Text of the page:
The eurozone is set for a challenging six months with a slowdown gripping Europe. Despite industrial production growing this month, experts have predicted the eurozone is facing a weak second half of the year. And the European Commission has also decreased its economic forecast for 2020.

Figures released today showed industrial production grew by 0.9 percent compared to last month. This was higher than the 0.2 percent predicted by economists polled by Reuters.

France had a particularly good month, as it grew by 2.1 per cent.

But Bert Colijn, senior economist for the eurozone at ING, said more improvements needed to be made to be out of the woods.

He told the Financial Times: “Don’t let the numbers fool you.

“Without an improved trade outlook, manufacturing could be in for a weak second half of the year.”

Industrial production in eurozone economies with higher exports-to-GDP shares, such as Germany, is still in danger.

German manufacturing production was more than four per cent down in May, compared to the same month last year.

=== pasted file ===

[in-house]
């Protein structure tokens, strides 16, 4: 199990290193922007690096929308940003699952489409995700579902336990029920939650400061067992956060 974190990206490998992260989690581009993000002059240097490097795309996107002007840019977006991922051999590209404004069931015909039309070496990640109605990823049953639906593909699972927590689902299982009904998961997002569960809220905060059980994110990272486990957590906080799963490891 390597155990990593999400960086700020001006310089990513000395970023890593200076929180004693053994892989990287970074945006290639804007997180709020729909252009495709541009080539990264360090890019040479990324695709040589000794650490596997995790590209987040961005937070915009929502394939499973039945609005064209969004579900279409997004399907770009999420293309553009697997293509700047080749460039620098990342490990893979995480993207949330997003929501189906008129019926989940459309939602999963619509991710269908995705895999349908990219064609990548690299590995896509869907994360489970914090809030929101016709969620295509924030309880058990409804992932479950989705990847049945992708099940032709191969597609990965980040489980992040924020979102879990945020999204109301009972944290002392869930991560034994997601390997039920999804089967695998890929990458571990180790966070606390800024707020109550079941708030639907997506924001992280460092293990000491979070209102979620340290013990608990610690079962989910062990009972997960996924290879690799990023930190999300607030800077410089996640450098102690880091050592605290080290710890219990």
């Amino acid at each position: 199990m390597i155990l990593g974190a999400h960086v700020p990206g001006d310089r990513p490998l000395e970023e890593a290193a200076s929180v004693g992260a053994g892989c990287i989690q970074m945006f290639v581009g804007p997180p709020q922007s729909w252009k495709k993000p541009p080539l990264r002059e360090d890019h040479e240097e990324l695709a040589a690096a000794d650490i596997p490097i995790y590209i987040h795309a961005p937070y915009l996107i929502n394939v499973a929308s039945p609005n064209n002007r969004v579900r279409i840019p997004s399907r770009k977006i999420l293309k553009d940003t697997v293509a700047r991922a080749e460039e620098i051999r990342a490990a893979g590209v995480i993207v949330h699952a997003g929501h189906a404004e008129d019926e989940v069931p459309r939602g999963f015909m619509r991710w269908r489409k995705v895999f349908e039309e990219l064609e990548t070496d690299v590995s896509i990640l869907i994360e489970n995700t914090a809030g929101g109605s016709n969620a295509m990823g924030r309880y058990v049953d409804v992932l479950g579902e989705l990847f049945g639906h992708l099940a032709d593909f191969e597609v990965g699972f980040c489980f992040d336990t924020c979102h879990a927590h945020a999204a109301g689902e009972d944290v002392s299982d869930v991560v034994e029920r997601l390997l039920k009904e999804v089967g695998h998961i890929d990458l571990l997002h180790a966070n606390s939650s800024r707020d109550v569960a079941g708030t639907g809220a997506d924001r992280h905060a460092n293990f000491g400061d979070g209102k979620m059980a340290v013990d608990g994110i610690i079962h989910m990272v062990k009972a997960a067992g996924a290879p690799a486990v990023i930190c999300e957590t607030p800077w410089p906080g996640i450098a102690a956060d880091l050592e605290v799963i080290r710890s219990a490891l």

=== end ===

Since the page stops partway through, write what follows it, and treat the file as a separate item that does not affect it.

Mr Colijn added the production of export-orientated goods were the worst hit.

He said: “Production seems sensitive to weakened global demand and trade uncertainty.

Meanwhile, the European Commission is still worried and has even slightly decreased its economic forecast for 2020.

Brexit uncertainty has contributed to the international tensions in trade and politics which the European Commission fears will continue to have a negative effect on growth in Europe in the longer term.

Last spring, the Commission predicted an increase of 1.7 percent in gross domestic product (GDP) without the UK.

But now EU Economic Commissioner Pierre Moscovici only expects a 1.6 percent increase.

In their summer forecast, they also lowered the outlook for the eurozone from 1.5 to 1.4 percent in 2020.

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